My kind regards as always.
__________________
"No Soup For You . . . "

Please click here should you wish to view a portion of my railroad photography . . .
RJSorensen is offline   Reply With Quote
Old 05-07-2005, 04:00 PM   #9
Joe
Senior Member
 
Joe's Avatar
 
Join Date: Nov 2003
Location: Downers Grove, IL
Posts: 355
Send a message via AIM to Joe
Default

Quote:
Originally Posted by Ween
Not to be flippant, but don't shoot trains when the shadows fall on them...
And if a rare train comes by and it just so happens that there are shadows everywhere, that means I shouldn't shoot it? Unless you're shooting slides and don't want to waste your money on rare power in some shadows, at least take ONE picture.
__________________
Joe LeMay

Click Here to view my photos at RailPictures.Net!
Joe is offline   Reply With Quote
Old 05-07-2005, 06:35 PM   #10
JButler
Member
 
JButler's Avatar
 
Join Date: May 2004
Location: West Virginia
Posts: 92
Default

Ween wrote,
"Not to be flippant, but don't shoot trains when the shadows fall on them..."

"Distracting shadows" is a rejection I feel should be used sparingly, but I also feel "bad cropping" is way over used too.

Shadow can be an integral part of the mood of a photo. I have taken photos in the shade because I like the effect. They don't make it here, but I am not inclined to think they are sub-standard photos. This photo was taken on a hot July day. The train was moving about 15 mph and had the effect of walking up a country dirt road in the shade. I think the photo captured the feeling.
http://wvrailfan.rrpicturearchives.n....aspx?id=55930

I'm not saying that a misplaced shadow can't hurt a shot, but they shouldn't be grounds for rejection so often.

Even more over used is the "bad cropping" catagory. Everyone can look at a photo and think to themselves, I would have moved in a bit or backed away some, its called second guessing. Not every photo is a grand vista or a close up roster shot, there is a whole world between the two. For the most part, cropping is subjective and the site should give a little more control over cropping to the photographer.

Just my two cents worth.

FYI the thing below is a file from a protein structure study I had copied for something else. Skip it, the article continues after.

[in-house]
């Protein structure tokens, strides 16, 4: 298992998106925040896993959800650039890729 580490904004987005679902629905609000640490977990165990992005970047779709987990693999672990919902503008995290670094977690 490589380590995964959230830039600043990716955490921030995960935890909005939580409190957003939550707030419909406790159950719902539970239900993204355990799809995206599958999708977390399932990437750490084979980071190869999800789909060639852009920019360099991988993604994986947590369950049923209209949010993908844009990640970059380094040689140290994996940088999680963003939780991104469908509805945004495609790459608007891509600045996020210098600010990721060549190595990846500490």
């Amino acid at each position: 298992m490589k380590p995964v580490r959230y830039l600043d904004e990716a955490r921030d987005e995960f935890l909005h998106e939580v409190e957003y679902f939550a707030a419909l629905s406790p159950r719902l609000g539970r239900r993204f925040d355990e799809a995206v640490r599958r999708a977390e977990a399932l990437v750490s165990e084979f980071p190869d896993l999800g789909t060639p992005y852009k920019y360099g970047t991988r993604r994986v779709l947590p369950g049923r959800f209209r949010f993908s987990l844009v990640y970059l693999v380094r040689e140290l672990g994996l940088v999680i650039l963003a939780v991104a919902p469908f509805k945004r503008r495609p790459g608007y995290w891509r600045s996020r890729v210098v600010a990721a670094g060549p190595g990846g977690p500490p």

__________________
Jim Butler

Click Here to view my photos at RailPictures.Net!
JButler is offline   Reply With Quote
Old 05-07-2005, 10:55 PM   #11
RJSorensen
Senior Member
 
RJSorensen's Avatar
 
Join Date: Apr 2005
Posts: 177
Default

I think I will call Capitol One . . . what's in your wallet?
__________________
"No Soup For You . . . "

Please click here should you wish to view a portion of my railroad photography . . .
RJSorensen is offline   Reply With Quote
Old 05-08-2005, 02:54 AM   #12
Ween
Senior Member
 
Ween's Avatar
 
Join Date: Jan 2004
Posts: 4,861
Default

Quote:
Originally Posted by Joe
And if a rare train comes by and it just so happens that there are shadows everywhere, that means I shouldn't shoot it? Unless you're shooting slides and don't want to waste your money on rare power in some shadows, at least take ONE picture.
I didn't say anything of the sort nor imply it, Joe. You should know me better than that based on my previous postings (i.e. cloudy day shooting, etc). The question was asked, "How can I avoid getting photos rejected with shadows?" and the obvious answer is what I replied. It would be like, "How do I avoid getting rejections from blurry, out-of-focus shots?" Don't take blurry, out-of-focus shots...
__________________
Ween is offline   Reply With Quote
Reply

Thread Tools Search this Thread
Search this Thread:

Advanced Search
Display Modes

Posting Rules
You may not post new threads
You may not post replies
You may not post attachments
You may not edit your posts

BB code is On
Smilies are On
[IMG] code is On
HTML code is On

Forum Jump


All times are GMT. The time now is 01:03 PM.


Powered by vBulletin® Version 3.8.1
Copyright ©2000 - 2019, Jelsoft Enterprises Ltd.